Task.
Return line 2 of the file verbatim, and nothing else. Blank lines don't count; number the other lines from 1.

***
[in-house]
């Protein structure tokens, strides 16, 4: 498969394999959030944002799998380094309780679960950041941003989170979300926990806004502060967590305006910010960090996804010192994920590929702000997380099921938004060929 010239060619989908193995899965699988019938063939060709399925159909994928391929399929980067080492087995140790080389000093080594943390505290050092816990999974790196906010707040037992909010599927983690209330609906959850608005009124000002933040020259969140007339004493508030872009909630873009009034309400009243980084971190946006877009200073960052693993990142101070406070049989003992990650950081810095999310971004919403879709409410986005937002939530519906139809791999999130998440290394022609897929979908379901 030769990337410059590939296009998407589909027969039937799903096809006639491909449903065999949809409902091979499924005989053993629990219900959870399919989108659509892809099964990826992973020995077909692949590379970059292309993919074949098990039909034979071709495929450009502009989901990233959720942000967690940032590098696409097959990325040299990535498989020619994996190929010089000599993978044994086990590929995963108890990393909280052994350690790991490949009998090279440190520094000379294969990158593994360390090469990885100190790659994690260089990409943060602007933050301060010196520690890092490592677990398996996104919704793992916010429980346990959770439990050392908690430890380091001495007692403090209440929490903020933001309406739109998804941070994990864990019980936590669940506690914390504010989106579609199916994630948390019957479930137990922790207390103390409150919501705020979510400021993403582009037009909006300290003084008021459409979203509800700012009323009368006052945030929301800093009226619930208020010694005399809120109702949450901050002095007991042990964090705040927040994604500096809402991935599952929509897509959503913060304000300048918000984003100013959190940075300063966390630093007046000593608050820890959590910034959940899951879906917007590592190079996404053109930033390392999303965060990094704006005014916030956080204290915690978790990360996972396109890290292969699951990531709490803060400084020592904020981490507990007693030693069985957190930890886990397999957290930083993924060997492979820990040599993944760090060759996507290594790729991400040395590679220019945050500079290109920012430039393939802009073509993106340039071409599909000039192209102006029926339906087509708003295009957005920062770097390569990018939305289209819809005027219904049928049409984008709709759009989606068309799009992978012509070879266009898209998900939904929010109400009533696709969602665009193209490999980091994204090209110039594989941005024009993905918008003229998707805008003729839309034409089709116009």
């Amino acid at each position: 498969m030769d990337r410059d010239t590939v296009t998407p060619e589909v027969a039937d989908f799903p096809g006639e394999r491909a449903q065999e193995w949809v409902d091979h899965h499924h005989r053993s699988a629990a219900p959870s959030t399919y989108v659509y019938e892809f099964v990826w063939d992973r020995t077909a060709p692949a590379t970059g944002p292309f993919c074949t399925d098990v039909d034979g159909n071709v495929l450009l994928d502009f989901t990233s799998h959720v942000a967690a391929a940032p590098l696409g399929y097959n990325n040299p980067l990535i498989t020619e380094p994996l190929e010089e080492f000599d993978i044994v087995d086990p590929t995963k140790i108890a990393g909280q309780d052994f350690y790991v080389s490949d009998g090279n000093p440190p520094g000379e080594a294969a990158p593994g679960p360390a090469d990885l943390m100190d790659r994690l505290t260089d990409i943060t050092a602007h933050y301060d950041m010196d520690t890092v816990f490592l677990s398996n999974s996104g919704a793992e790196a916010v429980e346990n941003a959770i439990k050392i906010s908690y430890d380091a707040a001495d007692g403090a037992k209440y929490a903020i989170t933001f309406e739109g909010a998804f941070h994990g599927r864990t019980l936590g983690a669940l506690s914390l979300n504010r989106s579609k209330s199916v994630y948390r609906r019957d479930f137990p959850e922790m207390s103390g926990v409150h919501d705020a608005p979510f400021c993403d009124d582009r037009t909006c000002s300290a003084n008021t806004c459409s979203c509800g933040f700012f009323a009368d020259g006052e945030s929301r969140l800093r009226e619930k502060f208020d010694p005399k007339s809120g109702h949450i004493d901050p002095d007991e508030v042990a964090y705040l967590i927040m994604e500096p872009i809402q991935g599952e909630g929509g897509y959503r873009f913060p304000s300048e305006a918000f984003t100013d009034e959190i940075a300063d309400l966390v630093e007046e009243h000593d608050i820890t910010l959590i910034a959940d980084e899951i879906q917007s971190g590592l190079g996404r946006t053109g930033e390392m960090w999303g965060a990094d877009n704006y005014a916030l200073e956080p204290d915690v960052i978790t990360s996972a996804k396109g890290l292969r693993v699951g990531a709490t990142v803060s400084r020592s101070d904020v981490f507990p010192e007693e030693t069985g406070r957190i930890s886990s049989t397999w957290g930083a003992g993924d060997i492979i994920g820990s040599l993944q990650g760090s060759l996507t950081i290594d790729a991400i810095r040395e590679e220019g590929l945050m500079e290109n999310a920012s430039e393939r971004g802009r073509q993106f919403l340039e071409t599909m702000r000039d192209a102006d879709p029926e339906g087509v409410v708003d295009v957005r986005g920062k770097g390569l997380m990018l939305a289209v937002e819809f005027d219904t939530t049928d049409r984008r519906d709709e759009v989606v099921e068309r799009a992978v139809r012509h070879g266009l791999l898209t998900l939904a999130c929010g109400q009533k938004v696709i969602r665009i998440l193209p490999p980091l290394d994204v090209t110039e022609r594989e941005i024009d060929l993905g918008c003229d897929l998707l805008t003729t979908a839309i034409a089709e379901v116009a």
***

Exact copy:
């Protein structure tokens, strides 16, 4: 498969394999959030944002799998380094309780679960950041941003989170979300926990806004502060967590305006910010960090996804010192994920590929702000997380099921938004060929 010239060619989908193995899965699988019938063939060709399925159909994928391929399929980067080492087995140790080389000093080594943390505290050092816990999974790196906010707040037992909010599927983690209330609906959850608005009124000002933040020259969140007339004493508030872009909630873009009034309400009243980084971190946006877009200073960052693993990142101070406070049989003992990650950081810095999310971004919403879709409410986005937002939530519906139809791999999130998440290394022609897929979908379901 030769990337410059590939296009998407589909027969039937799903096809006639491909449903065999949809409902091979499924005989053993629990219900959870399919989108659509892809099964990826992973020995077909692949590379970059292309993919074949098990039909034979071709495929450009502009989901990233959720942000967690940032590098696409097959990325040299990535498989020619994996190929010089000599993978044994086990590929995963108890990393909280052994350690790991490949009998090279440190520094000379294969990158593994360390090469990885100190790659994690260089990409943060602007933050301060010196520690890092490592677990398996996104919704793992916010429980346990959770439990050392908690430890380091001495007692403090209440929490903020933001309406739109998804941070994990864990019980936590669940506690914390504010989106579609199916994630948390019957479930137990922790207390103390409150919501705020979510400021993403582009037009909006300290003084008021459409979203509800700012009323009368006052945030929301800093009226619930208020010694005399809120109702949450901050002095007991042990964090705040927040994604500096809402991935599952929509897509959503913060304000300048918000984003100013959190940075300063966390630093007046000593608050820890959590910034959940899951879906917007590592190079996404053109930033390392999303965060990094704006005014916030956080204290915690978790990360996972396109890290292969699951990531709490803060400084020592904020981490507990007693030693069985957190930890886990397999957290930083993924060997492979820990040599993944760090060759996507290594790729991400040395590679220019945050500079290109920012430039393939802009073509993106340039071409599909000039192209102006029926339906087509708003295009957005920062770097390569990018939305289209819809005027219904049928049409984008709709759009989606068309799009992978012509070879266009898209998900939904929010109400009533696709969602665009193209490999980091994204090209110039594989941005024009993905918008003229998707805008003729839309034409089709116009």